Though a few opinionated celebs claim their tweets are made in national interest, their words led for many to target a particular community
Rangoli Chandel, manager and sister of Bollywood actor Kangana Ranaut, posted a controversial tweet against the Tablighi Jamaat group (whose gathering at Nizamuddin in Delhi mid-March has got a lot of flak for presumably spreading the COVID-19 across the country).
After a severe backlash from followers and fearing communal violence, Twitter suspended her account.
Hours later, wrestler-turned-politician Babita Phogat defended Rangoli’s comments on her Twitter page saying,
“Twitterati doesn’t like people who speak frankly.” Despite getting hate messages and a section of social media demanding Twitter to suspend Babita’s account for her controversial post, the Commonwealth Games gold medallist would not back off from her comment.
We all have freedom of expression, but shouldn’t people be more responsible in such volatile situations?
Humanity vital, not religion
On the lines of Rangloi Chandel, actress and model Asmita Sood also faced the music for her tweets against people who she says (read Muslims) are spreading coronavirus.
In one of her tweets, the actress even stated that the police should have been given a free hand to shoot at sight the “#TablighiJamaat idiots”, after which she categorised them as “such a liability on our country”.
Asmita was let off by Twitter with a warning after they deleted her controversial tweets. But the defiant Asmita states that she only spoke honestly being the responsible citizen she is and posted comments against those spreading the dreaded virus.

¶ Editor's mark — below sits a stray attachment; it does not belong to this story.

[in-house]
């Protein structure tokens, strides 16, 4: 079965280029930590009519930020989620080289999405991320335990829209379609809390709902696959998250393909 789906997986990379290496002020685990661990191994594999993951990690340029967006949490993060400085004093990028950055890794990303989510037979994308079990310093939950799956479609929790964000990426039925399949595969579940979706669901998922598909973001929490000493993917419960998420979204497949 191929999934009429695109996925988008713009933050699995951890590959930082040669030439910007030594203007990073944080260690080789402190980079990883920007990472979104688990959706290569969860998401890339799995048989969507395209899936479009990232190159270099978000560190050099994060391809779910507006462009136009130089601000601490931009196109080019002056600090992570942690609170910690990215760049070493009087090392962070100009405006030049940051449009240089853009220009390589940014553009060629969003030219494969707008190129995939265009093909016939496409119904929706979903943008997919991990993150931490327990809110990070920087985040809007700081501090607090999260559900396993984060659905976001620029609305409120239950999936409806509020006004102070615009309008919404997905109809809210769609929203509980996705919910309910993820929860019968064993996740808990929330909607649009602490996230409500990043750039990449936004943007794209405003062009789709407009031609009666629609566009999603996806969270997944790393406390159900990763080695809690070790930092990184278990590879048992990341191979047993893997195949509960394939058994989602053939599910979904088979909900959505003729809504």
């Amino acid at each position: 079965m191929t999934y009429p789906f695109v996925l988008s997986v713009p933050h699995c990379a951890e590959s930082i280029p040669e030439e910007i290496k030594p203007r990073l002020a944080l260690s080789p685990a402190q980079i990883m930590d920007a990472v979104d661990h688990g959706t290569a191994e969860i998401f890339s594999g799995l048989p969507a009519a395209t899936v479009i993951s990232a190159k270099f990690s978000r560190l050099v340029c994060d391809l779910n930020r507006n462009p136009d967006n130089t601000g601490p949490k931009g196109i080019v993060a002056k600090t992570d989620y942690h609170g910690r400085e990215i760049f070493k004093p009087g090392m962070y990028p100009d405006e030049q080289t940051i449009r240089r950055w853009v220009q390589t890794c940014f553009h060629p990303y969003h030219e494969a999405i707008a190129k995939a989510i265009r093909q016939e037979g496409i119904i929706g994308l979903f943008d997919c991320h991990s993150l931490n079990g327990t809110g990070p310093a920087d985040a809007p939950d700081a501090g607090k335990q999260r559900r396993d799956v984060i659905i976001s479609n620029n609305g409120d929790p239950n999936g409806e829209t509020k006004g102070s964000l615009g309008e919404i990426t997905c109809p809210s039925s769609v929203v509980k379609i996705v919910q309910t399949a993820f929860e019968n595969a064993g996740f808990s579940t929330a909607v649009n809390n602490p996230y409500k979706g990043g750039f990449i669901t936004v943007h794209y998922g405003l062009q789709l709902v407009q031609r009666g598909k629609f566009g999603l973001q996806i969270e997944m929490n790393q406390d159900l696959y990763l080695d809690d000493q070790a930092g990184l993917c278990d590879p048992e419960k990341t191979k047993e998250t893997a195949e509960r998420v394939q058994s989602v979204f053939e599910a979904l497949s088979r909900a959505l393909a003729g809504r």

“Twitter management has deleted my tweets and even cautioned me of posting matters related to communal violence. I did not write anything anti-religious, but it is important on my part to speak up against something that is wrong. My tweet was against people who have assaulted doctors; it was regarding humanity and morality which was significant, and not religion,” says Asmita.
Pointing out how her right to freedom of expression was being violated despite our democratic setup, Asmita further states that if Muslims felt her tweets were directed at them, then it’s their perception problem.
“I got severe backlash on social media, but why should I fear? Perhaps Twitter is trying to be politically correct by deleting my tweets, but if not on Twitter where else should I express?” the actress retorts.
Perceptions, a different kind of truth
The advent of social media has been transforming social interactions, behavioural approach and societal patterns.
Despite and probably because of the emotional distances innate to these platforms, the social media knits the world a little closely, leaving it vulnerable to sporadic outbursts.
So also, and especially given the circumstance, even though celebs claim their tweets are made in national interest and not intended to target a specific community, there is a natural apprehension that their words, left behind for thousands to see and share, could instigate and spread communal hatred.
Being influencers, aren’t celebs supposed to be more conscious and mindful? What makes them want to leave such comments in critical times? Or do we lay too much responsibility on celebs to be right every time?
Samira Gupta, a leading image management consultant, believes how you say something is more important than what you say. Stating that celebs are either ignorant about what they are posting or that they don’t care about the repercussions, Samira adds that celebs being mindful stems from how they want to be perceived by the others.
“Sometimes, perceptions are stronger than truth, so even though people may not know the intention of what is being said, they’ll still follow what celebs write. Hence, it is important that to avoid facing public wrath or humiliation on the social media, celebs think through and convey their intended meaning properly before they leave those imprints on online forums forever,” explains Samira.